European Investment Bank President, Sir Brian Unwin, and Vice-President, Wolfgang Roth, while on an official visit to Berlin, are holding talks today with representatives of Germany's Senate, industrial sector and banking community.

The visit is intended to emphasise the Bank's commitment to Berlin, as also to the eastern Länder.

To show solidarity with the people affected by the floods along the Oder, the President of the Bank will be handing over a donation of DEM 500 000 today to Dr Simon, Finance Minister of the Land of Brandenburg, following up similar gestures to Poland and the Czech Republic. The donation will serve to rebuild the quay side at the city bridge in Frankfurt an der Oder.

The European Investment Bank (EIB) has expanded its operations considerably in Germany in recent years. This Member State has become the second largest loan beneficiary of the Bank, accounting for 14% of its annual financing operations within the European Union (EU). Major candidates for such funding are the new Federal Länder which, as Objective 1 areas for European regional aid, are also key target areas for Bank regional development support. In 1996, the Bank advanced loans totalling DEM 6 billion in Germany, over half of which went to the eastern Länder. Since 1990, these Länder have attracted EIB finance totalling around DEM 14 billion for projects representing aggregate capital investment of some DEM 40 billion. In cofinancing these projects, the Bank has helped both to create and safeguard employment. The main thrust of EIB assistance has been on modernising the energy and water sectors, as well as strengthening the competitiveness of, and establishing new, industrial and service businesses, including small and medium-sized enterprises.

The European Investment Bank has also been very active since 1990 in the Central and Eastern European countries, where it has taken on a key role in the financing of major infrastructure projects. The Bank is placing special emphasis on cross-frontier transport, energy transmission and telecommunications infrastructure, linking the economies of Central and Eastern Europe more closely both to each other and to the EU, thereby promoting European integration. Berlin is the natural hub of many of these new or more efficient East-West links which will enhance the city's development potential in the long term.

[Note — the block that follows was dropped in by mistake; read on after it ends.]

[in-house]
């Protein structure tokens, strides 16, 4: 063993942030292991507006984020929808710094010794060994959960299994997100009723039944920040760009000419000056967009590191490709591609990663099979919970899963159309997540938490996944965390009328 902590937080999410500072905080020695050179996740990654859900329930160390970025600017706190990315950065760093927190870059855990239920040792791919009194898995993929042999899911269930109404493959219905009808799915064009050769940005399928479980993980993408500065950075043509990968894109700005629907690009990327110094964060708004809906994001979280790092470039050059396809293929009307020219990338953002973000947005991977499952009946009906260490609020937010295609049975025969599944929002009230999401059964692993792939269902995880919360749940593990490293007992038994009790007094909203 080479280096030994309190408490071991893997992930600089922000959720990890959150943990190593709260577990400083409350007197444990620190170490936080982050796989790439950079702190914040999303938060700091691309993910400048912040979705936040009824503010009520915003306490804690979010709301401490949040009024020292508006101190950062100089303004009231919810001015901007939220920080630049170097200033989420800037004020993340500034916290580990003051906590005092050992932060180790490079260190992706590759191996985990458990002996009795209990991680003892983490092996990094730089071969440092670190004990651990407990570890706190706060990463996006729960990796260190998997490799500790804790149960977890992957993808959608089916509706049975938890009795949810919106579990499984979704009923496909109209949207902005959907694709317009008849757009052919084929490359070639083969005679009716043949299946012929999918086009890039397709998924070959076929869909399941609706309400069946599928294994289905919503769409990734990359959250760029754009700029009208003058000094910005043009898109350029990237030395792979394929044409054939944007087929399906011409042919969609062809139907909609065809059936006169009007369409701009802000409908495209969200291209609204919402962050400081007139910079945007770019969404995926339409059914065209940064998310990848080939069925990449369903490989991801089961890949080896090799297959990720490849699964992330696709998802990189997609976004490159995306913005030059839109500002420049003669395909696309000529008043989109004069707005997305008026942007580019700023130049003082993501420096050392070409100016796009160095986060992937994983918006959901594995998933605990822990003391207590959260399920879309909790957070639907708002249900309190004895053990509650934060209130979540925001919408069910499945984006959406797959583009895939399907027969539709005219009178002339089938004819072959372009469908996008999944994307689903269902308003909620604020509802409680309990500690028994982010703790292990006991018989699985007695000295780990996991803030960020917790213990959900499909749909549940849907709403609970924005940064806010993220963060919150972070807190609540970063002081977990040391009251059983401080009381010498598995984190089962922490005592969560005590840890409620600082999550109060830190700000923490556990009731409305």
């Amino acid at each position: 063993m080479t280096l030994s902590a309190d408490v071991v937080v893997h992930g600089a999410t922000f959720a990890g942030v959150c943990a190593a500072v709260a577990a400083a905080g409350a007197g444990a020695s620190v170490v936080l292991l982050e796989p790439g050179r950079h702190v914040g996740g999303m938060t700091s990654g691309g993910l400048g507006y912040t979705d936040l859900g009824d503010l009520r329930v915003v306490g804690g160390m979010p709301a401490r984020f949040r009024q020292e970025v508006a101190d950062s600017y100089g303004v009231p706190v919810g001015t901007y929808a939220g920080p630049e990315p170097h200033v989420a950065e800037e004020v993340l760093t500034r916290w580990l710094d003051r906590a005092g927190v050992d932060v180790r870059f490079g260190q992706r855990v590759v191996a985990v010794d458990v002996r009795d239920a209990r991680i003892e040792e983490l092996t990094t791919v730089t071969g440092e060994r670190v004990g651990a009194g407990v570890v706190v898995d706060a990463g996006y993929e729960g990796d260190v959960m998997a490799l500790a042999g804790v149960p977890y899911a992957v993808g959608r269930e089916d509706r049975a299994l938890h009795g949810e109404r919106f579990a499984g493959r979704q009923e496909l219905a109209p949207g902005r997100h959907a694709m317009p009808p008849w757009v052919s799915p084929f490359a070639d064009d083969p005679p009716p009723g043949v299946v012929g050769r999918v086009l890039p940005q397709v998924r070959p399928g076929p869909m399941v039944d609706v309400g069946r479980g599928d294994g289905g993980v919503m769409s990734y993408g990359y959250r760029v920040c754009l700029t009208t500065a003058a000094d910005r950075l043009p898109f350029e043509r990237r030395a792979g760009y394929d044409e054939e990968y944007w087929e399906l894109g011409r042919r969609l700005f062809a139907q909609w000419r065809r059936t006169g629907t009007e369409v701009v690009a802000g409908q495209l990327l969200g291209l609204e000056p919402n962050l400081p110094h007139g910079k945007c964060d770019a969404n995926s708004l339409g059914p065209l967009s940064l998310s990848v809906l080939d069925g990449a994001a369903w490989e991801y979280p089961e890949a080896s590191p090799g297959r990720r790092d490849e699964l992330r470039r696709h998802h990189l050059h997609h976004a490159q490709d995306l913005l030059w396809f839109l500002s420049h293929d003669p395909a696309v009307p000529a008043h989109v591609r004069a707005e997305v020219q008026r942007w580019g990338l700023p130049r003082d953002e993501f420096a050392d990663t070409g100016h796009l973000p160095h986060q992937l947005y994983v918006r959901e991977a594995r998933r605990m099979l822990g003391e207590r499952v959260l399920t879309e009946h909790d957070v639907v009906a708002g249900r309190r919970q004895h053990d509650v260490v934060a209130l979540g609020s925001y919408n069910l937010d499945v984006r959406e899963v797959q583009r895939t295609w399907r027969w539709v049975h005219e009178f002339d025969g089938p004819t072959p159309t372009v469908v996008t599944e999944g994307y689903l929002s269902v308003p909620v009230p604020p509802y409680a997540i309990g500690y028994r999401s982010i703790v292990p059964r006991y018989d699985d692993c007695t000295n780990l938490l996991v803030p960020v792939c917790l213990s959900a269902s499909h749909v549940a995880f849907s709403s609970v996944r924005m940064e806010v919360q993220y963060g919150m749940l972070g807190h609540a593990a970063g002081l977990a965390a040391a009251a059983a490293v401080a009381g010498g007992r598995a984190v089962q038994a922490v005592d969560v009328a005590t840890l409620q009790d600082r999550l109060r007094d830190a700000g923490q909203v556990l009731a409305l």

The Bank has so far provided loans totalling DEM 10 billion or so in Central and Eastern Europe. At the instigation of the European Council, it is currently setting up a special facility which will enable it to expand its lending in Central and Eastern Europe substantially and hence to support these countries' preparations for membership of the European Union.

The European Investment Bank was established in 1958 by the Treaty of Rome. Its shareholders are the Member States of the European Union. The Bank's mission is to promote the objectives of the Union through the long-term financing of economically viable investment projects. These objectives encompass: balanced development of the Union through assistance for the economically more disadvantaged regions; expansion of infrastructure, particularly trans-European transport, energy and telecommunications networks serving to open up the European internal market; efficient use of energy and security of energy supply; environmental protection and improvement of the quality of urban life; strengthening the competitiveness of enterprises, irrespective of size. Last year, with aggregate outstandings of ECU 127 billion (about DEM 252 billion) and new annual lending of ECU 23 billion, the EIB ranked as the world's leading multilateral financing institution. The Bank taps its borrowing requirements from the capital markets and is among the world's largest bond issuers. EIB paper enjoys triple-A status.